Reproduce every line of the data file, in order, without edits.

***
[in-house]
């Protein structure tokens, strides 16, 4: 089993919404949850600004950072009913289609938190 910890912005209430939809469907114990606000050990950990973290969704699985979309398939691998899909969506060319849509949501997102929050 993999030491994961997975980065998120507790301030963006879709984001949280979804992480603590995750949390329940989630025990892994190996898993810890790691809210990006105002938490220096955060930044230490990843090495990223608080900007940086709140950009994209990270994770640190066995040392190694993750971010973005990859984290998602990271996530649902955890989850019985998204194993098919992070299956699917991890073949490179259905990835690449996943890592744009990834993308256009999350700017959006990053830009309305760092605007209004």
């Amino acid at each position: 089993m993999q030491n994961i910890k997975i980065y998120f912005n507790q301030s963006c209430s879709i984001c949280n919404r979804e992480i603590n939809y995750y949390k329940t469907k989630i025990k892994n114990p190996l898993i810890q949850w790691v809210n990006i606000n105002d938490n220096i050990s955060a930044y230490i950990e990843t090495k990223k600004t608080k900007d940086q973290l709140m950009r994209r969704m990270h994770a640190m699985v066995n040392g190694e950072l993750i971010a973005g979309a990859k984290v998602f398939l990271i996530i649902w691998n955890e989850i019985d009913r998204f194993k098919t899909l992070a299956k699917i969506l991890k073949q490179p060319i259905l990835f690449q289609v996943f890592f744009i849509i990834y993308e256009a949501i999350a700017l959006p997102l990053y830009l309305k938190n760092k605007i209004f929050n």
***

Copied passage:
[in-house]
């Protein structure tokens, strides 16, 4: 089993919404949850600004950072009913289609938190 910890912005209430939809469907114990606000050990950990973290969704699985979309398939691998899909969506060319849509949501997102929050 993999030491994961997975980065998120507790301030963006879709984001949280979804992480603590995750949390329940989630025990892994190996898993810890790691809210990006105002938490220096955060930044230490990843090495990223608080900007940086709140950009994209990270994770640190066995040392190694993750971010973005990859984290998602990271996530649902955890989850019985998204194993098919992070299956699917991890073949490179259905990835690449996943890592744009990834993308256009999350700017959006990053830009309305760092605007209004």
């Amino acid at each position: 089993m993999q030491n994961i910890k997975i980065y998120f912005n507790q301030s963006c209430s879709i984001c949280n919404r979804e992480i603590n939809y995750y949390k329940t469907k989630i025990k892994n114990p190996l898993i810890q949850w790691v809210n990006i606000n105002d938490n220096i050990s955060a930044y230490i950990e990843t090495k990223k600004t608080k900007d940086q973290l709140m950009r994209r969704m990270h994770a640190m699985v066995n040392g190694e950072l993750i971010a973005g979309a990859k984290v998602f398939l990271i996530i649902w691998n955890e989850i019985d009913r998204f194993k098919t899909l992070a299956k699917i969506l991890k073949q490179p060319i259905l990835f690449q289609v996943f890592f744009i849509i990834y993308e256009a949501i999350a700017l959006p997102l990053y830009l309305k938190n760092k605007i209004f929050n």